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What is radix sort

Feb 18th, 2007 05:15
Articles Directory, Suvojeet Pal, http://americanahost.com


A radix sort is an algorithm, a procedure, which can rearrange integer 
representations based on the processing of individual digits in such a 
way that the integer representations are eventually in either 
ascending or descending order. Integer representations can be used to 
represent things such as strings of characters (names of people, 
places, things, the words and characters that you are reading now, 
dates, etc.) and specially formatted floating point numbers as well as 
integers. So, anything which can be represented as an ordered sequence 
of integer representations can be rearranged to be in order by a radix 
sort. Most digital computers internally represent all of their data as 
electronic representations of binary numbers, so processing the digits 
of integer representations by groups of binary digit representations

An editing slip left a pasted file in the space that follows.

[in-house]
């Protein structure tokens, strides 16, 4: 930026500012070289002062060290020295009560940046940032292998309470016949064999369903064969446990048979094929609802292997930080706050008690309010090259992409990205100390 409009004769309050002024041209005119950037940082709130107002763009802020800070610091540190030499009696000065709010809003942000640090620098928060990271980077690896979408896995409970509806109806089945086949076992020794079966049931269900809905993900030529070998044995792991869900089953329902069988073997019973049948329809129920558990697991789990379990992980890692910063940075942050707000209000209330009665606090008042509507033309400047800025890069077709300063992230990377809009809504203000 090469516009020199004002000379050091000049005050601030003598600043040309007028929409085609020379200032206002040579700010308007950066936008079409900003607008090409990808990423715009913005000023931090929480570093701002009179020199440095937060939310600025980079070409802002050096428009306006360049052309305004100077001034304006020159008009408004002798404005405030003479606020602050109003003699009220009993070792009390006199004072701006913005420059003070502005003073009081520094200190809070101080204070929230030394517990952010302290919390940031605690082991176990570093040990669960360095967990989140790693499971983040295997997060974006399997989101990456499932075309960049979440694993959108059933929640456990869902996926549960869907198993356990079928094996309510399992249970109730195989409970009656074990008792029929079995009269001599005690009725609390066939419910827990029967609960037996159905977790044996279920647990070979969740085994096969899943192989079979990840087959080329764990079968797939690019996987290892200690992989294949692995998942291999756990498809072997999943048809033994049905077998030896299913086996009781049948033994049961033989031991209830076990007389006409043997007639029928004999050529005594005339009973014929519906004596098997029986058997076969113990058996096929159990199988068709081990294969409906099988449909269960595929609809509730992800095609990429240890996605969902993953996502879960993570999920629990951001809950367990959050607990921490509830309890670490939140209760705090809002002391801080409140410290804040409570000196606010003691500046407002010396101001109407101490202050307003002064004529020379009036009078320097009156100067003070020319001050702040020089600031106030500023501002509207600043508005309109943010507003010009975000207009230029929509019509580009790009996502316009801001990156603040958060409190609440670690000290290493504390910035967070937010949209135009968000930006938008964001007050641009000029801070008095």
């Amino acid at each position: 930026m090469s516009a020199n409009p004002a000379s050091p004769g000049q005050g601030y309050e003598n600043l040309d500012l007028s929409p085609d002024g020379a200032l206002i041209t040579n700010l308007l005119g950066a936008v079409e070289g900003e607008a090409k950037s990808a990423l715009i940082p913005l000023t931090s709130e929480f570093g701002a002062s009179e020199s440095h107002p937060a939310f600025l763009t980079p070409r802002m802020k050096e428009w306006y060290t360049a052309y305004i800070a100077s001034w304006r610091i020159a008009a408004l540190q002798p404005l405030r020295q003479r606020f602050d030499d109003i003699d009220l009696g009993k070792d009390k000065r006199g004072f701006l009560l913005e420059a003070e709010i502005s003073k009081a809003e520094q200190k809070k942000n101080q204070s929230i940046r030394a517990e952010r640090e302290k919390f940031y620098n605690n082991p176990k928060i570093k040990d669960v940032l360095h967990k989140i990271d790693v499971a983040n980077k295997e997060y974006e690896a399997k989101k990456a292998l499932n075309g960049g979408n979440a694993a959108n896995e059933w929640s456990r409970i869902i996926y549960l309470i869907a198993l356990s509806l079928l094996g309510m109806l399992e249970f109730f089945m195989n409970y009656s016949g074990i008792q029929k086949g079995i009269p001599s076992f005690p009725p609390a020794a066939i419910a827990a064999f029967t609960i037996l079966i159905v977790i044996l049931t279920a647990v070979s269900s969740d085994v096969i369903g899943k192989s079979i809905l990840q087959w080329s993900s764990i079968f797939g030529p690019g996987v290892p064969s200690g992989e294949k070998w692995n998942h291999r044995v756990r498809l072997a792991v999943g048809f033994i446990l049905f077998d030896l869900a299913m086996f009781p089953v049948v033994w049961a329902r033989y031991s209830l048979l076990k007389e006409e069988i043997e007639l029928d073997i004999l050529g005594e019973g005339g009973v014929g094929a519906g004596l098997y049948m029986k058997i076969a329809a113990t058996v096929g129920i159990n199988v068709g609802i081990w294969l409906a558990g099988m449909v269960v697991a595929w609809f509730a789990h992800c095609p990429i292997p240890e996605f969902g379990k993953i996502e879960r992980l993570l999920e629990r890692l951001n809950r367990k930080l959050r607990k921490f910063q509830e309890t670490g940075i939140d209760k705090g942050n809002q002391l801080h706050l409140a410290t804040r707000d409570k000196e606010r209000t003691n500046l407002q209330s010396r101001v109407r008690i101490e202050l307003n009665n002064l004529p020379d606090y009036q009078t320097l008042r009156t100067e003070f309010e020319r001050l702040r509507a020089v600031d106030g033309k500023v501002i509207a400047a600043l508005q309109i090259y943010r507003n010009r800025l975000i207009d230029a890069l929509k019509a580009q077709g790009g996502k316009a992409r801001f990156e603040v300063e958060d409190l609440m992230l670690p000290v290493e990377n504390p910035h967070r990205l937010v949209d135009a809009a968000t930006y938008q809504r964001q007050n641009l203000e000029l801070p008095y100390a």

is most convenient. Two classifications of radix sorts are least 
significant digit (LSD) radix sorts and most significant digit (MSD) 
radix sorts. LSD radix sorts process the integer representations 
starting from the least significant digit and move the processing 
towards the most significant digit. MSD radix sorts process the 
integer representations starting from the most significant digit and 
move the processing towards the least significant digit. The integer 
representations that are processed by sorting algorithms are often 
called, "keys," which can exist all by themselves or be associated 
with other data. LSD radix sorts typically use the following sorting 
order: short keys come before longer keys, and keys of the same length 
are sorted lexicographically. This coincides with the normal order of 
integer representations, such as the sequence 1, 2, 3, 4, 5, 6, 7, 8, 
9, 10. MSD radix sorts use lexicographic order, which is suitable for 
sorting strings, such as words, or fixed-length integer 
representations. A sequence such as b, c, d, e, f, g, h, i, j, ba 
would be lexicographically sorted as b, ba, c, d, e, f, g, h, i, j. If 
lexicographic ordering is used to sort variable-length integer 
representations, then the representations of the numbers from 1 to 10 
would be output as 1, 10, 2, 3, 4, 5, 6, 7, 8, 9, as if the shorter 
keys were left-justified and padded on the right with blank characters 
to make the shorter keys as long as the longest key for the purpose of 
determining sorted order.
source: http://en.wikipedia.org/wiki/Radix_sort
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